My husband and his brothers spent a lot of time when they were young with their POOLE grandparents and speak of them with great fondness. Family members agree that Ouma POOLE’s given name was Letitia Selina. However, alternate names emerged during research into vital records.
The following records are reviewed in the order in which they were found online and in various repositories.
Ouma’s name is given as Lettie on her nine-year-old daughter Angela’s 1918 christening record. This use of a nickname is somewhat odd since her husband, Arthur Henry POOLE, and the other participants are all listed under their formal given names.
Her maiden name is listed as Letitia Selina MINNAAR on the birth certificate of one of her younger sons, Lionel Henry POOLE, born 24 Feb 1914.
A transcription of a 1908 baptism record from St. Mary’s Anglican Church in Potchefstroom indicates that her son Herbert Arthur POOLE was born 28 Jan 1908 and also gives her name as Letitia Selina. Since the family agreed that Herbert (Uncle Bert) was the oldest child, this record also helped to narrow the range of likely marriage dates for Arthur and Letitia to two or three years before his birth.
In 1907, marriage license #2781 was issued to A. H. POOLE and Aletta C. MINNAAR. Research showed that this was the only record for a couple with their surnames in Potchefstroom, Transvaal, between 1905 and 1907. Aletta was not a given name previously encountered for Letitia, but the nickname Lettie could have been used for either Aletta or Letitia. As discussed in a previous post, Letitia’s mother gave her name variously as Engela Aletta (Afrikaans) or Angela Letitia (English); it is likely that her daughter followed the same convention. However, such a conclusion required verification in other sources.
Probate records for Letitia’s parents confirmed that the given names of both Letitia Selina and Aletta C. referred to Ouma.
Letitia’s mother, Engela Aletta Jacobmina VAN DER HOFF, who had remarried after the death of Letitia’s father, died 17 Jun 1941. Her death notice lists living children from her first marriage. Included is A. S. POOLE, presumably the initials for Aletta Selina, another variation of Ouma’s given name, this time an Afrikaans/English amalgam of those on her children’s records and the one on her marriage license.
Letitia’s father, Hendrik Nicolaas MINNAAR, died 26 Jun 1903. His death notice filed the following year provides the earliest record yet found for his daughter. It lists all ten of his children, ostensibly in birth order and with their full names, and gives Letitia’s name as Aletta Celina.
From the evidence uncovered so far, it appears that Ouma’s parents, in keeping with the Afrikaner heritage of their families, named her Aletta Celina, a name which she continued to use until her marriage in 1907.
However, from at least the time of the birth of her oldest child in 1908, she seems to have used the English form of her name, Letitia Selina. We’ll probably never know her reasons for doing so. Having married a man from Wales, she might have wanted to make her given name congruent with her new Anglophone surname. Or perhaps the name change signaled her new status as wife and then mother. Given the use of Lettie, a somewhat homely-sounding nickname, on her daughter’s christening record, it’s doubtful that she would have considered Letitia a more romantic or euphonious name than Aletta.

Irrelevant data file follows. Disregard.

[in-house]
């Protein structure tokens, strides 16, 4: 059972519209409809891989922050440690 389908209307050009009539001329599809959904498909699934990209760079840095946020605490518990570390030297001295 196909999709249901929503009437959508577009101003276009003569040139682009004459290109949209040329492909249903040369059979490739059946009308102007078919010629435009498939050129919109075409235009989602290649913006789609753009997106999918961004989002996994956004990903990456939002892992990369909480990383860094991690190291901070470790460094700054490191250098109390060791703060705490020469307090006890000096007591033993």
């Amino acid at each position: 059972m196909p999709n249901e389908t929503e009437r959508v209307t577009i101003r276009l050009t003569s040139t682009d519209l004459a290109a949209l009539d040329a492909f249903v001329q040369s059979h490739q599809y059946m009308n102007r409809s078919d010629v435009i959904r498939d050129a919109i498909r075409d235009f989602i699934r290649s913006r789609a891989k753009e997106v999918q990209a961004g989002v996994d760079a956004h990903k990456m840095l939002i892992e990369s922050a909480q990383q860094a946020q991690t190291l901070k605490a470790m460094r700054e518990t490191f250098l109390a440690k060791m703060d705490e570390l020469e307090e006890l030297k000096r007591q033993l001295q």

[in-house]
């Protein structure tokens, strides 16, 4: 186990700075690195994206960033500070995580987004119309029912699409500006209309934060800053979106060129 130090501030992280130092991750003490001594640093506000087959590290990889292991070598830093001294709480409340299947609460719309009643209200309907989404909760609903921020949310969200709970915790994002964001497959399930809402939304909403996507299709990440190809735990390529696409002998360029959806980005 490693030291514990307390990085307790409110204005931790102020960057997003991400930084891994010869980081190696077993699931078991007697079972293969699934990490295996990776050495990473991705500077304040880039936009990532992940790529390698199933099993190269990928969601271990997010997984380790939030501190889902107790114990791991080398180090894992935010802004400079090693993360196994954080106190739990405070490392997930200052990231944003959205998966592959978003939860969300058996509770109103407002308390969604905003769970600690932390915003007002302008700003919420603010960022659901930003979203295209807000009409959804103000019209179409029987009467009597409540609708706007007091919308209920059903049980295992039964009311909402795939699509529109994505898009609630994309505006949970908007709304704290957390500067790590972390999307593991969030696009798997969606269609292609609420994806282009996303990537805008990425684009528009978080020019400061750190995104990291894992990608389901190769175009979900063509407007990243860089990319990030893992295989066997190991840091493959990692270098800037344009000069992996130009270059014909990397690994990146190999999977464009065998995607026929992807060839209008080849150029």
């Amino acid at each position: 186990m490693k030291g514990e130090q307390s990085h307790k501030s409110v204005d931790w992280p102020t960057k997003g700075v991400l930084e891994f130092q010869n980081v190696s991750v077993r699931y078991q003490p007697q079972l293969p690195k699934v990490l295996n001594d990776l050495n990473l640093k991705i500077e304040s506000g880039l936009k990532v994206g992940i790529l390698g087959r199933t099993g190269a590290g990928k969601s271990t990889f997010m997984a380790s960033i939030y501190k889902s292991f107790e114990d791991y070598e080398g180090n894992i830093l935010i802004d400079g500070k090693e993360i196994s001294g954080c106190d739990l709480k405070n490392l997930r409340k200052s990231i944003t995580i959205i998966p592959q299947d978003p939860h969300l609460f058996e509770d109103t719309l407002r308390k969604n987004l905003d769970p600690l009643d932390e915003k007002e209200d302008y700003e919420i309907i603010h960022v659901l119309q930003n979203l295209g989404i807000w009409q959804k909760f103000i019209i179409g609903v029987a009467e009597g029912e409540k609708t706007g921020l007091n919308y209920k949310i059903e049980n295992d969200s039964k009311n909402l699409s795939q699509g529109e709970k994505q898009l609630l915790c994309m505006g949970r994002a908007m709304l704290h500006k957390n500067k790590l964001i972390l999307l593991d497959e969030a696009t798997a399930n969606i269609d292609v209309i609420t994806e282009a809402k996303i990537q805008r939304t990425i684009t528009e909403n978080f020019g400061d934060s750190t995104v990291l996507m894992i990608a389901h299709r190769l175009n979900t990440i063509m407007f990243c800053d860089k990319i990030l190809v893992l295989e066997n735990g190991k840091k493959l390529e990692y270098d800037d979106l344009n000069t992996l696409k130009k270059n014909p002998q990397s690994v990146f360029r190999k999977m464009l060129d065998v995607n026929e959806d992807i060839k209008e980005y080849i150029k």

Afrikaner tradition requires children to use polite forms of address for all adults, whether related or not, in both formal and informal situations. Perhaps for this reason, the Afrikaans honorifics seem to convey more respect than their English equivalents. Arthur and Letitia POOLE may have used English names, but their grandchildren always addressed them as Oupa and Ouma.
Once again I want to thank Agent Q, my husband’s brother in South Africa, for sending a copy of the portrait of Letitia Selina MINNAAR that hangs in his home. I have tentatively dated this photo to the period 1903 – 1907, when she was probably 18 to 22 years of age. Might she have been thinking of her husband-to-be as she gazed into the distance?
The indexes published online by both the National Archives of South Africa and Ancestor.co.za continue to be useful in identifying spouses and in finding probate records and women’s maiden names.
With all of the publicity about the release of the 1940 U. S. Federal Census on 2 Apr 2012 and the indexing currently being done by many thousands of volunteers, let’s not forget all of those unsung heroes who labored for years to transcribe records and upload them to various message boards. I’m especially grateful to Gary Cannon, whose e-mail address indicates he lives in New Zealand, for his transcription of the records for St. Mary’s Anglican Church in Potchefstroom as found on RootsWeb. Without his efforts, it would have taken much longer to locate the marriage index for Arthur and Letitia.
1) Show the photo of Letitia Selina to Maureen Taylor during a consultation on 5 Jun 2012 in conjunction with her appearance at the California Genealogical Society’s seminar the next day. Known as “The Photo Detective,” Maureen may be able to help me refine the date estimates by looking at Ouma’s clothing and hairstyle. [10 Jun 2012: Unfortunately, I was unable to attend this consultation. Mary Beth]